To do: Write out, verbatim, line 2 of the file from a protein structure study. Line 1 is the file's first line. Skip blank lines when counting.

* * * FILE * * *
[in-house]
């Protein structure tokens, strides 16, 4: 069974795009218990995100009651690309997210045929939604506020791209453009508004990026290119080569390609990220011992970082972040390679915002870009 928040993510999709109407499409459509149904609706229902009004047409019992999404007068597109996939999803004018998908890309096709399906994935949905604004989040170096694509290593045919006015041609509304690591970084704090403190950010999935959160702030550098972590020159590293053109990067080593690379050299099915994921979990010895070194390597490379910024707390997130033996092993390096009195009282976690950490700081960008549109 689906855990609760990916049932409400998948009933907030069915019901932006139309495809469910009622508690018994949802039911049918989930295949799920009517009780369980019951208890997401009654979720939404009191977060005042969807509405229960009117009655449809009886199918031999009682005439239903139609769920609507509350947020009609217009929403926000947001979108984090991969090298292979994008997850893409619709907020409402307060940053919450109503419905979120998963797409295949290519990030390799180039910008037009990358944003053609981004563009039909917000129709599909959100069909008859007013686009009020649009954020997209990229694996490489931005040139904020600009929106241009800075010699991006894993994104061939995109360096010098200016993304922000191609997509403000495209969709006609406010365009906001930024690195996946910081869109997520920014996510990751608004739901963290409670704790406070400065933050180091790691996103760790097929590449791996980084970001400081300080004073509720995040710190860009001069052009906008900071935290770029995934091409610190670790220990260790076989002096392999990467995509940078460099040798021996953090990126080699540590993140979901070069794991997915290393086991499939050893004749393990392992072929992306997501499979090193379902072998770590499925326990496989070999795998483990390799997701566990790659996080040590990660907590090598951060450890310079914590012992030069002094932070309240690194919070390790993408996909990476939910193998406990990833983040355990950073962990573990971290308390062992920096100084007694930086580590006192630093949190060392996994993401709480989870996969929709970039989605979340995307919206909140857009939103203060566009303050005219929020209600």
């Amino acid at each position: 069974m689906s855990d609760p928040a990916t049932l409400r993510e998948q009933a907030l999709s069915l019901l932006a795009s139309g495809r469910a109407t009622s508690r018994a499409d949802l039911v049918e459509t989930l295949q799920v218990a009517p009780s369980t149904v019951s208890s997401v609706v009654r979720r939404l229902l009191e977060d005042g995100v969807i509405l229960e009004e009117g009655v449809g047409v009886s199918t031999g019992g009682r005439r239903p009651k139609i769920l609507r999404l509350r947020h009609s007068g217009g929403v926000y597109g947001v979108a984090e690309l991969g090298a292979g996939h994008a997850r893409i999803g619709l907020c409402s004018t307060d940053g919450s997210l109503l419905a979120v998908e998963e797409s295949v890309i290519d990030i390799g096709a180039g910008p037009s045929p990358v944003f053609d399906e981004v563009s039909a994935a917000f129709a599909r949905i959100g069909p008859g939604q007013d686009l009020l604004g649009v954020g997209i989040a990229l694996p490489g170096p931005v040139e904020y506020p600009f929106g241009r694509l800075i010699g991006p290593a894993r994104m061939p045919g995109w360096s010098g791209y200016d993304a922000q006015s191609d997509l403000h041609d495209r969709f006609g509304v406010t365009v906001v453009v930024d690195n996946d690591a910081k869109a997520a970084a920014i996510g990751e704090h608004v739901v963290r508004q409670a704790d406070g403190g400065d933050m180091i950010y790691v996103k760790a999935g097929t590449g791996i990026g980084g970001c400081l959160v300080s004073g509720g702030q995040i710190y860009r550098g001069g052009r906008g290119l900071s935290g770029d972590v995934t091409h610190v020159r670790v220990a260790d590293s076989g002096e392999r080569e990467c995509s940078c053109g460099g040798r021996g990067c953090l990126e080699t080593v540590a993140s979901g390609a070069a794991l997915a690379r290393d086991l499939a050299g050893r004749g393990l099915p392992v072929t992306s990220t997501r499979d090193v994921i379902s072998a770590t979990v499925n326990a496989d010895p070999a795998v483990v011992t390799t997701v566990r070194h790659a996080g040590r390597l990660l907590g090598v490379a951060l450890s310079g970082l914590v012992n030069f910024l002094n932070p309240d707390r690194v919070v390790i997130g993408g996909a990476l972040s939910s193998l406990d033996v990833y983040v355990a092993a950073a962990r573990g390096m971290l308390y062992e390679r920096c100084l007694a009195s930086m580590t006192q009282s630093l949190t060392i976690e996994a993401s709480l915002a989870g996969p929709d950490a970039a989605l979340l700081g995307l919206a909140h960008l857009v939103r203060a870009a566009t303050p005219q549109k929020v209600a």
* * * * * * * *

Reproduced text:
């Protein structure tokens, strides 16, 4: 069974795009218990995100009651690309997210045929939604506020791209453009508004990026290119080569390609990220011992970082972040390679915002870009 928040993510999709109407499409459509149904609706229902009004047409019992999404007068597109996939999803004018998908890309096709399906994935949905604004989040170096694509290593045919006015041609509304690591970084704090403190950010999935959160702030550098972590020159590293053109990067080593690379050299099915994921979990010895070194390597490379910024707390997130033996092993390096009195009282976690950490700081960008549109 689906855990609760990916049932409400998948009933907030069915019901932006139309495809469910009622508690018994949802039911049918989930295949799920009517009780369980019951208890997401009654979720939404009191977060005042969807509405229960009117009655449809009886199918031999009682005439239903139609769920609507509350947020009609217009929403926000947001979108984090991969090298292979994008997850893409619709907020409402307060940053919450109503419905979120998963797409295949290519990030390799180039910008037009990358944003053609981004563009039909917000129709599909959100069909008859007013686009009020649009954020997209990229694996490489931005040139904020600009929106241009800075010699991006894993994104061939995109360096010098200016993304922000191609997509403000495209969709006609406010365009906001930024690195996946910081869109997520920014996510990751608004739901963290409670704790406070400065933050180091790691996103760790097929590449791996980084970001400081300080004073509720995040710190860009001069052009906008900071935290770029995934091409610190670790220990260790076989002096392999990467995509940078460099040798021996953090990126080699540590993140979901070069794991997915290393086991499939050893004749393990392992072929992306997501499979090193379902072998770590499925326990496989070999795998483990390799997701566990790659996080040590990660907590090598951060450890310079914590012992030069002094932070309240690194919070390790993408996909990476939910193998406990990833983040355990950073962990573990971290308390062992920096100084007694930086580590006192630093949190060392996994993401709480989870996969929709970039989605979340995307919206909140857009939103203060566009303050005219929020209600």